I am moving forward with documents and unfortunately I have evidence that refutes a lot of the misinformation on the internet. Part of my hobby is to rewrite the history of the studio, which pleases me. But something funny also happened, I wanted to open a Polycarpe Joaillier page on wikipedia and the website administrators gave me the answer that the information I had entered could not be verified according to other sources, and I did not know if I should be sorry for this predicament, but I gave up.

5- The Pascal Sebah and Polycarpe Joaillier partnership started in 1885 and continued with subsequent generations and with different partners continued till 1934. This partnership was clearly very successful. Do you think in addition to providing a general service of portrait photography they were able to professionally tap into and cultivate the overseas / visitors market for orientalism through the clear depiction of both ‘tourist interest sites’ and ethnographically realistic local people’s and customs depictions?

Absolutely. The philosophy of the studio was very clear: whatever might be interesting to foreigners should be shot. The booth portraits were their daily work, there are many present and it is not possible to collect from each one, and many old Istanbul families may have a portrait photograph with an S&J stamp in their home. However, outdoor photographs were taken and sold either individually or in album form. No two albums were alike as they were made to order. Order cards would come from abroad and would be send out, and I have a few of these order cards from different countries which are very interesting. The number of photographs such as outdoors, landscapes, street types, buildings, panoramas, etc. is more limited, as they could not photograph them every day, weather conditions were important and material transportation was an elaborate job, it was not like taking thousands of photos on mobile phones today. When I look at my calculations I made and the number of photos in the catalogues they published, I calculate that they may have shot a total of 1600-1700 units in the outdoor category between 1885-1904, and I do not add the before and after periods. Many of these photos are even iconic nowadays, and it is impossible to find the originals for some. Panoramas could not be taken as easily as today. The studio had a total of 4 large size panoramas of Istanbul taken from different points; From the Galata Tower, Bayazıt Tower, Robert College Hill and the extremely rare Çamlıca Hill. Publishing houses producing postcards from 1895 mostly used S&J’s photographs. Historians cite S&J as the most important studio that spread orientalism to the world.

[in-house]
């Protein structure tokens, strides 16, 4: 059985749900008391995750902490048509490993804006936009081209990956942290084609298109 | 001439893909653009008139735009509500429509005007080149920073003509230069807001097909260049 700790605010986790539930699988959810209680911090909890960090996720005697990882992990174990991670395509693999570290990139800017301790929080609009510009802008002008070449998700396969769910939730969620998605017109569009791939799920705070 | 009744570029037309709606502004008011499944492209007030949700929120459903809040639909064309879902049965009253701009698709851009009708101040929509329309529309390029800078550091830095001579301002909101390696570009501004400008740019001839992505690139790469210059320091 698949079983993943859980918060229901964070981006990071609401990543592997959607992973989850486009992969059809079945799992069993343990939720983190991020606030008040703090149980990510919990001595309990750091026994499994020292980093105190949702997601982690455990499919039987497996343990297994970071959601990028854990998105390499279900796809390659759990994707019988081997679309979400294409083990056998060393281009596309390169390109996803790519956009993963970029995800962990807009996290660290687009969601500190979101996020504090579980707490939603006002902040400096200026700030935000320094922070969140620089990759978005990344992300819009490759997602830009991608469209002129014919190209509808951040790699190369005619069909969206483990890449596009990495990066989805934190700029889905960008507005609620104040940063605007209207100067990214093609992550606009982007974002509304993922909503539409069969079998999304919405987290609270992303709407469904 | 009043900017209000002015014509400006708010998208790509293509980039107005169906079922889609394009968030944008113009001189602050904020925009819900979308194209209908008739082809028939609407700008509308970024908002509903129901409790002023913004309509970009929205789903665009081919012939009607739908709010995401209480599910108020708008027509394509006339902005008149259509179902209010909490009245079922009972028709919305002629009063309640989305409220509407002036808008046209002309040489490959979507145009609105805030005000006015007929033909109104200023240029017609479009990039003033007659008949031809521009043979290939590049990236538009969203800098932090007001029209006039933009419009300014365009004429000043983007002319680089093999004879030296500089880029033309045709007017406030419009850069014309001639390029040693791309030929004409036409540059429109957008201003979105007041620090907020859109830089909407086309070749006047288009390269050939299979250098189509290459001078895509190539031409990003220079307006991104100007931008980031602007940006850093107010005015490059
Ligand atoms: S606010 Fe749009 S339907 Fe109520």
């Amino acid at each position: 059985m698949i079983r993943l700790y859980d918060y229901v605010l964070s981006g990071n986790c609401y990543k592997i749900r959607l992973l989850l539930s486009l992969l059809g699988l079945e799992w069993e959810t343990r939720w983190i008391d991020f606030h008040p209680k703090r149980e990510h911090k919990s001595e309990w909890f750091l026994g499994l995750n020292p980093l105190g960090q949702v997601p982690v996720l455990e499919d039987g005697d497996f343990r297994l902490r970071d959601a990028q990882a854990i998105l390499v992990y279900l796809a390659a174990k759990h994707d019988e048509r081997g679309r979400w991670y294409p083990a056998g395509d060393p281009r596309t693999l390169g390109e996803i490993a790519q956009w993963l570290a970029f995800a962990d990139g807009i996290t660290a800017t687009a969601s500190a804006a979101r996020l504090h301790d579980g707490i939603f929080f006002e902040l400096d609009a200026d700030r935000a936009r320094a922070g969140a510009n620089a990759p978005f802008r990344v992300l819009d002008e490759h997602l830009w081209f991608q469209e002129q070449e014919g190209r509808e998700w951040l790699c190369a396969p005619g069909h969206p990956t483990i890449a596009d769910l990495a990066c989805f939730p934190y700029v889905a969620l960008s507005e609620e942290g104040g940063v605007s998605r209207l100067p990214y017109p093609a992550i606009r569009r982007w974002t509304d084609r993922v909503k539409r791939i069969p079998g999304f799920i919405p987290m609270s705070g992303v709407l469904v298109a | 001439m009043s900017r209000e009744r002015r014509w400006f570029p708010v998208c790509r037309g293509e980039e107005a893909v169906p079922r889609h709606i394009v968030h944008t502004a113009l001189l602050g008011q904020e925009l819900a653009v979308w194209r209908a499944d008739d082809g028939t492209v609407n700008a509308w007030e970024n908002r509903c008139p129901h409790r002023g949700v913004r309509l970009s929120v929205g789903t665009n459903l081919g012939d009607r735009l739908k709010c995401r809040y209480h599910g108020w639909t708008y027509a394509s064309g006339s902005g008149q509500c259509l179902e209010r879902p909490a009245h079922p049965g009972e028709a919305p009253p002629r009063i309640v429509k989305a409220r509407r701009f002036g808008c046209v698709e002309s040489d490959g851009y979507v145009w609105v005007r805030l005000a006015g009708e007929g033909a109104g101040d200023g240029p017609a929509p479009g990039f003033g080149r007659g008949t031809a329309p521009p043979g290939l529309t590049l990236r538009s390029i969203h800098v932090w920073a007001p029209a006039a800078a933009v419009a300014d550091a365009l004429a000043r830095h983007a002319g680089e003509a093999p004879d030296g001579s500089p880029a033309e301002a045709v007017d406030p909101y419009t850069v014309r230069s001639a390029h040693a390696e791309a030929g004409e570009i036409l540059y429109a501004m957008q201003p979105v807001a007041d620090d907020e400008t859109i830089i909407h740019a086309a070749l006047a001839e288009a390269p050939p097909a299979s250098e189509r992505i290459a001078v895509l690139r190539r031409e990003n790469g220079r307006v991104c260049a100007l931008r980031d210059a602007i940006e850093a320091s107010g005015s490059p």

6- You now know a huge amount on this branch of your ancestral family and do you think in the future this body of evidence could lead to another project such as a book or a documentary film?

Projects are in my mind, I have shared them with some people, and the different steps I have taken form the basis of them. I am still writing a book, and I hope to complete and publish it this year, in 2021, but this is a novel, incorporating the interesting and real stories, it will be about both sides of my family and of course the subject of photography will be covered in abundance. I will publish it in different languages and deliver it abroad as well. This book could be used as a script for a documentary or a movie, and I think it might be of great interest to a wide body of people. I also envisage a cultural book project about the studio with lots of photographs.

7- Your archive on the Sébah & Joaillier photos is both in digital and physical format. Presumably the former is easier and cheaper to obtain but do you think the physical photo has to be the ideal in terms of ‘being the real thing’? In a similar way though you have an extensive website displaying many of these photos, would you consider a future exhibition as a way to compliment this showcasing to the public?